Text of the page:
AFTER cleaners and security guards, local landscape workers will benefit from mandated higher wages announced recently. These predominantly outsourced industries suffered from the bane of unconscionably low wages before the Government decided to act. Their fate was ironical, particularly because each industry makes a necessary contribution to Singapore's overall well-being. The image of a clean city is very much the result of workers who ensure that garbage and litter do not poison the environment. Security guards help uphold its reputation as a safe city. Landscape workers nurture Singapore's green image as a garden city. Recognising their contributions should be part of the pride that Singaporeans take in the creation of a First World city.
No less compelling is the case to be made from the principle of equity. The current median basic wage for landscape workers, of around $1,000, has existed stubbornly since 2009. As with cleaners and security guards, such low salaries raise uncomfortable questions about the possible formation of an economic underclass. Not only would that group find it difficult to make ends meet, but also, its CPF contributions would be low. Thus, its members would be vulnerable in retirement and could end up as a burden on society in their old age. Mandating higher wages now addresses a future problem.
About 3,000 workers will benefit from the change. However, equitability must coexist with economic rationality. The Tripartite Cluster for the Landscape Industry recognises this logic by pegging pay hikes - its recommended starting pay is $1,300 for full-time resident landscape maintenance workers - to training. Emphasis on skills upgrading is an intrinsic part of a progressive wage model, which encourages workers to play their due role in justifying and sustaining salary increases. The model obliges employers as well to heed the need for change. Thus, implementing it will be mandatory for companies competing for contracts given out by the National Parks Board.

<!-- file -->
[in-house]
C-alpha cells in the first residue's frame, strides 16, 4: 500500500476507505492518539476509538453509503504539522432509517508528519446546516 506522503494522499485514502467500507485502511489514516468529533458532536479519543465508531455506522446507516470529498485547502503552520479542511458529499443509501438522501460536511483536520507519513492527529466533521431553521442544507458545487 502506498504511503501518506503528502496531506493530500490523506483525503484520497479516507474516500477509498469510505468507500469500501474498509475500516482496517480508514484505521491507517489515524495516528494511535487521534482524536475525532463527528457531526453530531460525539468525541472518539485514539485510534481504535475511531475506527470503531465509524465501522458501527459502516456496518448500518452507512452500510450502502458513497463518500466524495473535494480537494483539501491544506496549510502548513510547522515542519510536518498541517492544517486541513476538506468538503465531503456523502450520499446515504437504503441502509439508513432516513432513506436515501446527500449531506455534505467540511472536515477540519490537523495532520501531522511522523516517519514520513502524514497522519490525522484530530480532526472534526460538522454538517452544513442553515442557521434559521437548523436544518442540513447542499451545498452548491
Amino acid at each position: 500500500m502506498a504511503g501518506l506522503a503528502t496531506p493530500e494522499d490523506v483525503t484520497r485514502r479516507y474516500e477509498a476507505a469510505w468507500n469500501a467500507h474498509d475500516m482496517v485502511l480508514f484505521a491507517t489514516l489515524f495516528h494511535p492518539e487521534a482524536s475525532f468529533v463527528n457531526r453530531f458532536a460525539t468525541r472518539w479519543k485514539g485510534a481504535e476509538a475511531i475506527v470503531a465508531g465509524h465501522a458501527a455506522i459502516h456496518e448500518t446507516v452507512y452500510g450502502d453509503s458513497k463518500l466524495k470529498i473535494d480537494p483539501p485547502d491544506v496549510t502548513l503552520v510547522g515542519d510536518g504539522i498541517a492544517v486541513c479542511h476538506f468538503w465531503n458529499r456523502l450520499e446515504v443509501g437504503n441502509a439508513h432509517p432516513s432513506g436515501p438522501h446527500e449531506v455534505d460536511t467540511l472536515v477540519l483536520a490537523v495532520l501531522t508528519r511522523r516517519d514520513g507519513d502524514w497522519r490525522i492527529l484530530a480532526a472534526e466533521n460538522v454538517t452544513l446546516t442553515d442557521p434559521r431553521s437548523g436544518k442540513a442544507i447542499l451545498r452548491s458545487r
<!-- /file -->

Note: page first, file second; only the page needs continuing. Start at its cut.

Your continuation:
Such changes are necessary not only to motivate and keep existing landscape workers but also to attract younger workers to the profession. A reasonable salary and opportunities of career progression, based on the acquisition of skills, are essential if the industry is not to wither in the perceptions and expectations of younger Singaporeans. The progressive wage model is ultimately about meeting this challenge. Private organisations and condominium managements should complement the labour movement's efforts in uplifting both salaries and standards. The additional cost they would incur would be small compared to the benefit of reliability offered by motivated crews.